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How to be Environmentally Friendly on the Road

Sustainable travel is the way forward. Sometimes when we’re travelling the world, it’s easy to forget the impact we have on our planet. We’re all guilty of this; but it’s never too late to start adopting more sustainable travel habits no matter how big or small the efforts. Since the planet needs our help more than ever, why not try and reduce your carbon footprint on your adventures? To do your bit for the planet, learn a few easy ways to be environmentally friendly on the road. We’ve rounded up 7 easy ways so you can get started…

And if you’re already making an effort to travel sustainably, we’re proud! Keep it up!

Need a hostel in Amsterdam? Check out the Flying Pig

Walk or cycle as much as possible

bike

ne of the easiest ways to reduce your carbon footprint is to skip the taxi, bus or tram and make your way around a city on foot or by bike. Whatever city you visit you’ll be able to find somewhere that hires out bikes easily, and it’s usually pretty cheap too. So forget forking out on an all-day transport ticket and use your two feet for free! The people of Amsterdam love riding around the city on two wheels, so you certainly won’t be alone there. Plus, the cycle paths and flat roads make it one of the safest places to ride a bike in Europe.

Carry reusable products with you

bottle

Reusable water bottles, tote bags, cutlery and flasks are just a few of the handy items you can carry around with you that will help do your bit for the environment. Do your best not to buy single-use plastic bottles or plastic cutlery to go with your picnic and pack your own that can be washed and reused for your entire trip.

Consider how much meat you consume

Veggie food

While being vegan might be a stretch too far for most people, cutting down on the number of meat-based meals you have will eventually have a positive impact on the environment. Opt for vegetarian meals more often, or even try out being vegan. The farming industry is a huge contributor to greenhouse gas emissions - it might surprise you that it’s even more than all transport emissions combined! Next time you’re choosing what to eat while on your travels, consider a veggie option, you’ll probably find it’s even tastier than you expect.

Inter-rail around Europe and avoid flying!

interrailing

It’s pretty hard to avoid flying to get to your destination.However if you’re travelling from city to city and there’s a train route or another travel option, opt for that instead. It’s far better for the environment than travelling by air. That’s why interrailing is such a fantastic option in Europe, interlinking you to different cities and countries around the continent. Ground transport tends to have less of an impact on the environment. Did you know the aviation industry is actually responsible for 2% of all man-made carbon emissions?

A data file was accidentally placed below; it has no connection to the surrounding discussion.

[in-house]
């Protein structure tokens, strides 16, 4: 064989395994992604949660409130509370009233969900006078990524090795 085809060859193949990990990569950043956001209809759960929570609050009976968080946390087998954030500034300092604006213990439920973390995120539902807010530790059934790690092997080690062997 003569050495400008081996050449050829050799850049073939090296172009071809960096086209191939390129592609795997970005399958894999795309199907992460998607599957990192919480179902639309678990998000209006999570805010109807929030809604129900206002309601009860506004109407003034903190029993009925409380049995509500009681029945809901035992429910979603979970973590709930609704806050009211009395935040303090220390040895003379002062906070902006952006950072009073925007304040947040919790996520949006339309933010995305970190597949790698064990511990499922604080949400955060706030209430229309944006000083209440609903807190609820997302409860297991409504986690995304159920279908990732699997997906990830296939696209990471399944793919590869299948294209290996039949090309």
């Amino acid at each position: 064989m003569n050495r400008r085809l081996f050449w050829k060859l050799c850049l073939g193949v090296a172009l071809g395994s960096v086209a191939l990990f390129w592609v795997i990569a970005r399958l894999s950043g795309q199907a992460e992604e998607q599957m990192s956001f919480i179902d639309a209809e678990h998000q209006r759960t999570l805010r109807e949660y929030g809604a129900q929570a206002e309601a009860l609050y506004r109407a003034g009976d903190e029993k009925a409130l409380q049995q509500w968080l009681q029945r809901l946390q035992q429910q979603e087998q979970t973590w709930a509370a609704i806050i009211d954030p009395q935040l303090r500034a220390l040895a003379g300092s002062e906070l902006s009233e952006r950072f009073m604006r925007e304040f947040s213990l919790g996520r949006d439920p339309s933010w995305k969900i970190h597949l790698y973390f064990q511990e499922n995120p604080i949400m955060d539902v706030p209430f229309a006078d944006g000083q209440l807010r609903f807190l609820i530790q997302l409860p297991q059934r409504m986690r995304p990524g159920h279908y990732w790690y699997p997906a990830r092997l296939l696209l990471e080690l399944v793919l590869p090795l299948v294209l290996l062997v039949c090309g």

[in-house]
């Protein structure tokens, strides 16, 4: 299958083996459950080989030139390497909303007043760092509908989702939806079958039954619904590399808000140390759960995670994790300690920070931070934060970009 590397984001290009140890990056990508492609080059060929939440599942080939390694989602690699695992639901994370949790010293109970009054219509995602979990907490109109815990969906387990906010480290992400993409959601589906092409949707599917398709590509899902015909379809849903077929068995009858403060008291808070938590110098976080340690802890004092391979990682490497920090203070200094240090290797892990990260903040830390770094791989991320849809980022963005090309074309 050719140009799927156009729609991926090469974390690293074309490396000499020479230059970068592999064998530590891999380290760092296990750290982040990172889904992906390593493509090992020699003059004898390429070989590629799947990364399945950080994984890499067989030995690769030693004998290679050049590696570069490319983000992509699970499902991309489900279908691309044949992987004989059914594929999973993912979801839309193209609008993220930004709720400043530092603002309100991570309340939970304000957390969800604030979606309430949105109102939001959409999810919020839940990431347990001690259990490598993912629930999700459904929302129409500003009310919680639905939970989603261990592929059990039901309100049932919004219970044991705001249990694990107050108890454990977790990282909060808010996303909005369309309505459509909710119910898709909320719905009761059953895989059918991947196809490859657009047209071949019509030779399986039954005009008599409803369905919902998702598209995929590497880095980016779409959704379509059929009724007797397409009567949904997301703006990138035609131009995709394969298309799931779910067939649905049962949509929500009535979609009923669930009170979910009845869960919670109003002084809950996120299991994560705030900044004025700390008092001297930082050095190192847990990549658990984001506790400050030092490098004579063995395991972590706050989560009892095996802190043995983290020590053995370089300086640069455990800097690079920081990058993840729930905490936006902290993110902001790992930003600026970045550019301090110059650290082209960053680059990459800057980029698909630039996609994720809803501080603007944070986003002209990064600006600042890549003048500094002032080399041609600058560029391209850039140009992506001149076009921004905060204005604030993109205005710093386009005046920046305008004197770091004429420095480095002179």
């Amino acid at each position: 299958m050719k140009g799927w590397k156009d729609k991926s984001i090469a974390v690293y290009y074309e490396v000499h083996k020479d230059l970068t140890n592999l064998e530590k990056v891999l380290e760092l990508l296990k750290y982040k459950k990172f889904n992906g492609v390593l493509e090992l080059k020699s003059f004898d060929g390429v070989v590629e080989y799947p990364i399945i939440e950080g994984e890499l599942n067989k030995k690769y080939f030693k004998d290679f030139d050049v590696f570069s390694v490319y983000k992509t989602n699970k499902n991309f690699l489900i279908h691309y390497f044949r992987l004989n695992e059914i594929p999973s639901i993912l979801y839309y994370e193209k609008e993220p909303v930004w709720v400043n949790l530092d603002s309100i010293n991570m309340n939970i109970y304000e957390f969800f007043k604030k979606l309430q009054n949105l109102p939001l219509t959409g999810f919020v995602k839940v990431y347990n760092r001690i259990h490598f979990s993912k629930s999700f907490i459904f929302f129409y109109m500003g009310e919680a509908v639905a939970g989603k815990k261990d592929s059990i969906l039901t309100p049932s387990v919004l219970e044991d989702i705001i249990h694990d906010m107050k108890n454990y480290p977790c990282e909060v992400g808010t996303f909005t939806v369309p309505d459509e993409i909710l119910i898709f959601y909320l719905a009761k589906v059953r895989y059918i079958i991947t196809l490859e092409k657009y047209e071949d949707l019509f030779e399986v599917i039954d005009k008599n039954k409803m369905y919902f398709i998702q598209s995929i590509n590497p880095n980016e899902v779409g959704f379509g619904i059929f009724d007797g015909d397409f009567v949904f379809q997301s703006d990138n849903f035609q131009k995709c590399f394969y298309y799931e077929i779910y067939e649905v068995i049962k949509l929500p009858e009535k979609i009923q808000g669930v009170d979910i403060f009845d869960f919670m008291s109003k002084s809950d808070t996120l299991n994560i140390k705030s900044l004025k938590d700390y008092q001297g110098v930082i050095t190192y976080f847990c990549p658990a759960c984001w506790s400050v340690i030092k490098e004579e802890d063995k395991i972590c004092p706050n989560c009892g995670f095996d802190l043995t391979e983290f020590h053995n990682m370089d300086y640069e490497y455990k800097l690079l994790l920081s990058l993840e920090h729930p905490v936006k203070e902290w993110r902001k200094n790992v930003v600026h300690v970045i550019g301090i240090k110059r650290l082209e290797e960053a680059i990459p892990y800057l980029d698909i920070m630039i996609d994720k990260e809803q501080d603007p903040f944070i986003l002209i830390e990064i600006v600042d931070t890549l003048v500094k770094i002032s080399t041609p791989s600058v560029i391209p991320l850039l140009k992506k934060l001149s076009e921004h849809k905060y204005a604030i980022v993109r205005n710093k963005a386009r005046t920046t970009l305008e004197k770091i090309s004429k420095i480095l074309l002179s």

Find a hostel that’s within walking distance of almost everything

walking

Choosing a hostel in a central city location is the best thing you can do. It means you can walk or cycle to pretty much everywhere and limit the amount of time you spend on public transport. Just think - if every single backpacker or commuter in a city relied solely on a bicycle to get around, one day it could result in less trains on the tracks meaning less harmful emissions.

Sometimes a hostel on the outskirts of a city could tempt you with cheaper prices, but it’s so worth spending that extra money on a central location - not only are you able to get around more sustainably but it will save you money on travelling into the city too.

Choose accommodation based on how eco-friendly they are

Flying Pig Downtown

There are some things you aren’t in control of when travelling. You can’t change the weather. You can’t control the crowds. But one thing you do control is where you choose to stay in a new city. Try and stay in accommodation that’s either eco-friendly or trying to be more eco-friendly.

There are many hostels and eco-hotels that are putting sustainability at the top of their priority lists this year. St Christopher’s Inns hostels around Europe are a prime example of this. Same with the Flying Pig hostels which is owned by the same company ‘Beds and Bars’; we’ve hired a full-time Sustainability Manager to help introduce more eco-friendly initiatives in our hostels. A good way to check if a hostel is trying to be more eco-friendly is just a simple check of the website. Whether it’s reducing paper use, ditching plastic or recycling batteries, there are so many ways a hostel or hotel can help do their bit.

Here are just a few of the ways we are making positive changes to our hostels. Learn more about St Christopher’s Inns and the The Flying Pig hostels ‘Love Your Planet’ campaign here.

Need a hostel in Amsterdam? Check out the Flying Pig

Article by Shereen Sagoo and Darcy King

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